Budapest – Seven Forms of Transport to the Buda Hills   16 comments


Our last day in Budapest, time flies when you’re having fun. My guide-book recommended a trip into the Buda Hills using an interesting mix of Transportation styles. First was a Metro to the other side of the river followed by a tram ride – well two tram rides actually as we got on heading in the wrong direction!. From there a rack railway high into the Buda Hills that rise to the west of the city.


Another of the city’s great features. Less than an hour by public transport from the centre of the city and you’re in wooded hills. There are some fine walking trails up here apparently


A short walk brought us to another train station. This one is a children’s railway in more ways than one. It was built by Scouts in 1951 and is staffed entirely by schoolchildren (except engineers and drivers).



It was fun and utterly charming and a wonderful run through the wooded hills with glimpses to the green pastures to the west of the city. Another world in every way.


The kids perform guard duties, check tickets and manage the trains. One them even sold me my tickets at the booth. They all wear their natty little uniforms and seemed to be enjoying the responsibility


The line runs for 11km through the hills but we got off halfway to walk up to the highest point (a respectable 527m) and see the views from the Elizabeth monument


It was a longer and steeper climb than I thought


The Elizabeth lookout is a very faux-grand affair that I’m sure everywhere else we’d visited would try to extract a charge. Here it was free to climb.


The views from the top were superb. To the west, rolling green hills, farm land and small towns



To the east the huge sprawl of the city threaded by the Danube


A zoom shot of the Parliament Building


And a couple of Panoramas looking east and west



The tall round building in the centre-left of the photo below is where the cog railway started from


It was a revelation to be out in the countryside after two weeks in busy cities, yet all this was a short trip away from the busy heart of Budapest.



To head down we took another from of transport, one that every city should have, a chairlift!



A very unusual and relaxing way to descend and admire the excellent views over the Buda Hills and the city itself



A little video to add to the blog experience




A short walk down the road from the bottom to catch a bus and a metro back to the central park for another Hungarian street food lunch. Metro, Tram, Rack Railway, Children’s Miniature Railway, Chairlift, Bus. Six forms of transport. Number seven? Walking of course!


16 responses to “Budapest – Seven Forms of Transport to the Buda Hills

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  1. Some fascinating forms of transport there. Looks as if there good be some good walking areas too.


    Brenda-Dawn Linney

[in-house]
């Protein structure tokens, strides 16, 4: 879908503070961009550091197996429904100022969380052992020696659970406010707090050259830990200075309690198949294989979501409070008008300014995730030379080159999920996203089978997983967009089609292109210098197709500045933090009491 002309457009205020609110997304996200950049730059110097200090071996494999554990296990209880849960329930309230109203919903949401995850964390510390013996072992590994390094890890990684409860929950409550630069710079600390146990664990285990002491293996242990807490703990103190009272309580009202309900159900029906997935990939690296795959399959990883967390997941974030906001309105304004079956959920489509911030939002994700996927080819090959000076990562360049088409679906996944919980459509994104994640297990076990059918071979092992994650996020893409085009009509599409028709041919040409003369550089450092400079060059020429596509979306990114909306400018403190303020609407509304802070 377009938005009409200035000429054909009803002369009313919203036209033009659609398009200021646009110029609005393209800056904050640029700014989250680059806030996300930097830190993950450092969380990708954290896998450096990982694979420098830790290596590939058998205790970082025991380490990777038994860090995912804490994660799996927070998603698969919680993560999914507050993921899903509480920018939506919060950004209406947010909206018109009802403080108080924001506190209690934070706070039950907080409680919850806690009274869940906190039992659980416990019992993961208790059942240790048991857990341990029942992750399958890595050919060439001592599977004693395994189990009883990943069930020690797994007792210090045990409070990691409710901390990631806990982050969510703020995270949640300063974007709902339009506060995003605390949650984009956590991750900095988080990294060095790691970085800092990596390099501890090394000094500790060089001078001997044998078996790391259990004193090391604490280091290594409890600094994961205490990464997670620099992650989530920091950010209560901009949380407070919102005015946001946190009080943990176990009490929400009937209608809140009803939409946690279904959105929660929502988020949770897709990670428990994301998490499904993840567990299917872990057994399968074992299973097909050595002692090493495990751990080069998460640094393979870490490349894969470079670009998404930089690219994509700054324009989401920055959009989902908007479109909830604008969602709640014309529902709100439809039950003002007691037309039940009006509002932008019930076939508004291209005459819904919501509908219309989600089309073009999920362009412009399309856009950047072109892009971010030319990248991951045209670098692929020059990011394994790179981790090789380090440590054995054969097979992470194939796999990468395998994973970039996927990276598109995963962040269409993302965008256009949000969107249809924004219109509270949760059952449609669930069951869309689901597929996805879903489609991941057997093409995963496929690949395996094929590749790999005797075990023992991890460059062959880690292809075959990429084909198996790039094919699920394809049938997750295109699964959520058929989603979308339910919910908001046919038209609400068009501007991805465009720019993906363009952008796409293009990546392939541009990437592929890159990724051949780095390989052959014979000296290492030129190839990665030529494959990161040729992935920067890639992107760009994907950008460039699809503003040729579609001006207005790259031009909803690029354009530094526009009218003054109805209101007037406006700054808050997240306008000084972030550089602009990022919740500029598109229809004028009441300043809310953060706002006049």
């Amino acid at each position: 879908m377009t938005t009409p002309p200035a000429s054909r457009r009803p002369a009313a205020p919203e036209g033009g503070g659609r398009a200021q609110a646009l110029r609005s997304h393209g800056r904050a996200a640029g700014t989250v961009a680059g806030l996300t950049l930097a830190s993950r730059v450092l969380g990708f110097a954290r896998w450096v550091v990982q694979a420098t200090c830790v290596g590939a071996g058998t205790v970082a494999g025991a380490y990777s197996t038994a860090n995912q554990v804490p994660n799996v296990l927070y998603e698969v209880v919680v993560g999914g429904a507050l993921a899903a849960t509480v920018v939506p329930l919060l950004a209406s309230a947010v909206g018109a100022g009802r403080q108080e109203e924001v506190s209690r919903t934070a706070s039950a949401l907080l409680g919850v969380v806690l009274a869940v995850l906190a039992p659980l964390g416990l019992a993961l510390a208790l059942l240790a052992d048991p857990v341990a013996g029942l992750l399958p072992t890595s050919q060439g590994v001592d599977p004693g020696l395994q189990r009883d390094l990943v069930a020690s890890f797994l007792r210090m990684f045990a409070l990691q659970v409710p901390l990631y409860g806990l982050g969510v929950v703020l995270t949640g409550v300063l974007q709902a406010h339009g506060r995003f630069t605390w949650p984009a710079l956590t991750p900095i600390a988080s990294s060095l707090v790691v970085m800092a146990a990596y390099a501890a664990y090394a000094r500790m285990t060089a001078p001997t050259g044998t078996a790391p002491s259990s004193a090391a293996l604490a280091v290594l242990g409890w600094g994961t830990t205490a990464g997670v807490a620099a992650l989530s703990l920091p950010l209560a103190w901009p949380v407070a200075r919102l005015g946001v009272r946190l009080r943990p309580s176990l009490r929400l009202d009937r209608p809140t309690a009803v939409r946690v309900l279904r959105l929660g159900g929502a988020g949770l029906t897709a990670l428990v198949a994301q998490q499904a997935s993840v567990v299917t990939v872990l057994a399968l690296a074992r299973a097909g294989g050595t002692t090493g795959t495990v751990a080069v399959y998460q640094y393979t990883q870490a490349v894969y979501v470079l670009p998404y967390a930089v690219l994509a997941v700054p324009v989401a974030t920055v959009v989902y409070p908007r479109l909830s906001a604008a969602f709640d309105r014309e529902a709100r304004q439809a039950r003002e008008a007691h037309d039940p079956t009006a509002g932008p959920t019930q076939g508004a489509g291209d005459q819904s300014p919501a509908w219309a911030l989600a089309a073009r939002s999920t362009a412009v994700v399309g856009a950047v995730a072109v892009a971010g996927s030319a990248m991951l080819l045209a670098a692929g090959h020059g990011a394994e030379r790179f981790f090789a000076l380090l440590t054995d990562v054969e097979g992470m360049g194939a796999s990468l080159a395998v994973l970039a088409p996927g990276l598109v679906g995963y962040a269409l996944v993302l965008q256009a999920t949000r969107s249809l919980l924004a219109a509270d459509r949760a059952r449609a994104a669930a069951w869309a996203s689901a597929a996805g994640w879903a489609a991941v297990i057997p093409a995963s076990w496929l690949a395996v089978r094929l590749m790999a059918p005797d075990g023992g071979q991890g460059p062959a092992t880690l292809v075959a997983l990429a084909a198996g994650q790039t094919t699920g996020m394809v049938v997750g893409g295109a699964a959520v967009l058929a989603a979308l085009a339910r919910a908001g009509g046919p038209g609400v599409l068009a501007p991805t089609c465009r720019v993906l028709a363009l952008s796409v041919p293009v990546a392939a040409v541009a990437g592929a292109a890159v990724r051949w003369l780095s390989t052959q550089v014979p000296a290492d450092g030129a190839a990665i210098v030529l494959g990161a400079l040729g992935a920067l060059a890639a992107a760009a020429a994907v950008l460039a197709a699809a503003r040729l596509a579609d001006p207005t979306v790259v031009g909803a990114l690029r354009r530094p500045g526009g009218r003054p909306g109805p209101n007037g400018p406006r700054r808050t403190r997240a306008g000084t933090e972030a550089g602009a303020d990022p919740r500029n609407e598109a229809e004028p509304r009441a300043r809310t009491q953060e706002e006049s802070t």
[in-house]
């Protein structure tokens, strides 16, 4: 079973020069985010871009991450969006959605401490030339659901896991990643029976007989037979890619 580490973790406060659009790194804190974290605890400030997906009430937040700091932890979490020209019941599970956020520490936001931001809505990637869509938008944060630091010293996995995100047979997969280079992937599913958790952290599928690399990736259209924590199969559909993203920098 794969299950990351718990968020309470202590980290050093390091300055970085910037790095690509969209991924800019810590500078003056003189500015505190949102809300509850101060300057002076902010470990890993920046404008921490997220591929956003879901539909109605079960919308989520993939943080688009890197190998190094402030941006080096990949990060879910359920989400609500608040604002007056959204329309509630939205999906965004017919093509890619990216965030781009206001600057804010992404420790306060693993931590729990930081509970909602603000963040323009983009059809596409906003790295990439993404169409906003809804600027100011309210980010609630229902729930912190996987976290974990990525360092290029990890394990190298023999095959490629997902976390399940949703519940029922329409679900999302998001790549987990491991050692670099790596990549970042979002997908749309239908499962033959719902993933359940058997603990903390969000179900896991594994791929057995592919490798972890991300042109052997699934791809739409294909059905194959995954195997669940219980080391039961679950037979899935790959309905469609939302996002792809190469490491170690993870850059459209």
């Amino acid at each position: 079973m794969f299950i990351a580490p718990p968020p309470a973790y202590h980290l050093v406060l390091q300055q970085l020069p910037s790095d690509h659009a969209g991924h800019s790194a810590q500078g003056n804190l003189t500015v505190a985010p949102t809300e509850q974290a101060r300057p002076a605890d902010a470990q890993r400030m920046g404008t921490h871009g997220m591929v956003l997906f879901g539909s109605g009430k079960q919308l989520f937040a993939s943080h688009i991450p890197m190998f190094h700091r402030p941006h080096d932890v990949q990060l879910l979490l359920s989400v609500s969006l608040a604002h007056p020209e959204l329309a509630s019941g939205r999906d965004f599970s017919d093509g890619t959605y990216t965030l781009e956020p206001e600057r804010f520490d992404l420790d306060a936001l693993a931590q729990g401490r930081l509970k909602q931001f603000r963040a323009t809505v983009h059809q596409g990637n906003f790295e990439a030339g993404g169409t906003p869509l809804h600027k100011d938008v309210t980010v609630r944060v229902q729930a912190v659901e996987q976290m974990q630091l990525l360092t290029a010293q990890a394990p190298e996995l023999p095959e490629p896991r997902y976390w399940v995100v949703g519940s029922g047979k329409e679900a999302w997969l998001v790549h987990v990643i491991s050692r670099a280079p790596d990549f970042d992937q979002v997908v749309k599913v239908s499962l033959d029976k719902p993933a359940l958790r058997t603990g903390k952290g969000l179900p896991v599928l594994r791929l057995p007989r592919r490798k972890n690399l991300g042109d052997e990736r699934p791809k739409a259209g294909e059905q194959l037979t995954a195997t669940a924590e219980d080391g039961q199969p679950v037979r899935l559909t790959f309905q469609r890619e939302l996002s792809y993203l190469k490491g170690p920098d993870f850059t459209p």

2. Wonderful views. We had just watched a Michael Portillo, Bradshaw railway journey on this line. Fantastic to then see this post.


    • I’ll have to try and find that episode online somewhere (I actually don’t like Michael Portillo much!). It was great to see the kids running the place. Its right up in the hills so some achievement to actually build it


  3. Smashing tower and views over the city. I.m always entranced by urban views from surrounding hills. Must be a King Complex I suspect… looking down over the huddled masses from the grand mansion.


    Blue Sky Scotland
  4. The views were worth the journey. It’s weird to ride a Chairlift downhill isn’t it? I’m assuming there’s a ski area here in the winter.


    • I’m not sure about ski runs. It does get seriously cold in the winter in central Europe but I doubt they have regular snow cover at such a low altitude. The chairlift is pretty much in the city suburbs

      Liked by 1 person

  5. Fabulous views from up there


  6. Looks terrific. Perfect day out for the EWO too. With his thermos, his camera, his notebook and his anorak, he’d be in his element. Bless. The idea of a city with beautiful wooded hills on the outskirts is very appealing.


    • Sadly I got rather excited looking at trains and stations the whole trip, although I’m a bit more 20th Century with an iPad instead of a notebook. Also a heavy rucksack rather than a satchel. Train travel is so much nicer than air travel. The journeys between cities were an integral part of the holiday rather than the tedious chore of air travel. In most cities (other than Rome) the ease of high quality public transport was also a joy, especially Budapest. To be able to reach wooded hills within 30 mins of the city centre was one of the best parts. You could have comfortably walked up here from the city centre, the transport options were just good fun

      Liked by 1 person

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